We did finally figure out how to get inside. 🙂 The nave has many fine gothic arches; these walls are from the original thirteenth-century structure (the north side leans out by as much as a foot and a half due to settling). By the nineteenth century the cathedral was in a pretty bad state, and was completely remodeled in the 1870s. The floor is mostly Victorian tile but at least one of the chapels near the altar still retains the medieval floor. (Neither of us took a photo but here’s one!)

Christ Church Cathedral, Dublin, 2012. Not as much light here as at St. Patrick’s.

Christ Church Cathedral, Dublin, 2012. Not as much light here as at St. Patrick’s.

Lovely capitals from that Victorian-era restoration.

Lovely capitals from that Victorian-era restoration.

There are a few monuments in Christ Church too. This one is for Robert FitzGerald, the 19th Earl of Kildare, who died at age 68 and was apparently outlived by his wife. One wonders how idealized these stone portraits are. The man’s bio is presented on etched stone underneath this black marble pedestal. (Margaret’s photo.)

There are a few monuments in Christ Church too. This one is for Robert FitzGerald, the 19th Earl of Kildare, who died at age 68 and was apparently outlived by his wife. One wonders how idealized these stone portraits are. The man’s bio is presented on etched stone underneath this black marble pedestal. (Margaret’s photo.)

Interestingly, the crypt is open to the public (there’s even a small café and gift shop down there) and we did go down; it’s the most that’s left of the medieval church. But it’s a bit creepy, as you might imagine, and we didn’t linger. Not even at the gift shop—a first for us. The air was heavy and humid and … just unpleasant. Maybe I am reading too much into it. (Clearly I am: I’ve just read they offer the crypt for wedding receptions and parties. No, thank you!)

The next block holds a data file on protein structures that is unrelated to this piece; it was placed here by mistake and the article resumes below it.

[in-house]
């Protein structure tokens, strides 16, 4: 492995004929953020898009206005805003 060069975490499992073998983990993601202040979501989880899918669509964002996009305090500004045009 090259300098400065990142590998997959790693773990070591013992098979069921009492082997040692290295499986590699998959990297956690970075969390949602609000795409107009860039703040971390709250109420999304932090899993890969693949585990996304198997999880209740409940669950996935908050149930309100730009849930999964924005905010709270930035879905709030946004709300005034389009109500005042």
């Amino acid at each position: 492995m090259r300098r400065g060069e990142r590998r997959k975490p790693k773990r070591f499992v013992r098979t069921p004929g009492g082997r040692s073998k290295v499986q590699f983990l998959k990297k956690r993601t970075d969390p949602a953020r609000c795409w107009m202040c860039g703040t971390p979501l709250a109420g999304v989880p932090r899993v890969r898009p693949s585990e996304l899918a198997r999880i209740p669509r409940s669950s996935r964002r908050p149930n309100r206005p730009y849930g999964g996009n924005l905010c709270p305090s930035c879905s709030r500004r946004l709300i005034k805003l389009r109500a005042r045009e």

The crypt at Christ Church. I believe these are statues of Charles I and Charles II, the oldest known secular carvings in Ireland. Not original to the church, obviously. Interesting how things end up one place or another. These originally stood at Dublin’s medieval city hall, which was demolished in 1806. (Margaret’s photo.)

The crypt at Christ Church. I believe these are statues of Charles I and Charles II, the oldest known secular carvings in Ireland. Not original to the church, obviously. Interesting how things end up one place or another. These originally stood at Dublin’s medieval city hall, which was demolished in 1806. (Margaret’s photo.)

By this point we were exhausted and ready for lunch, the time for that meal having come and gone. We caught a cab and met Gerry at the Goblet, a pub in his neighborhood, for some chow.

It’s a comfortable place, the Goblet. We both put our feet up.

It’s a comfortable place, the Goblet. We both put our feet up.

After that I took Margaret back to the B&B, as she’d decided she wasn’t up to meeting a bunch of the Hampsons back at the Goblet for drinks that evening. So I drove back to Gerry’s and worked a little before we went down to the pub. Let’s see … Clare, Orla, and their mam, Gwen, were there, as were Eoin and Tracy and Neil and Maureen. I’m so blessed to call them family! I got home close to midnight, ducked into the lounge downstairs (the only room in the inn that had wi-fi), and updated Facebook before bed.

Today’s Image

As our cab inched past the Hapenny Bridge in midmorning traffic, a gull alighted on one of the ornaments. It settled its wings repeatedly until they were just right, folded them tight, and then became a bird statue.

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One thought on “Bright Lights, Big City

  1. Pingback: The Day I Got My Dublin-Girl Card (1/2) | Wanderlustful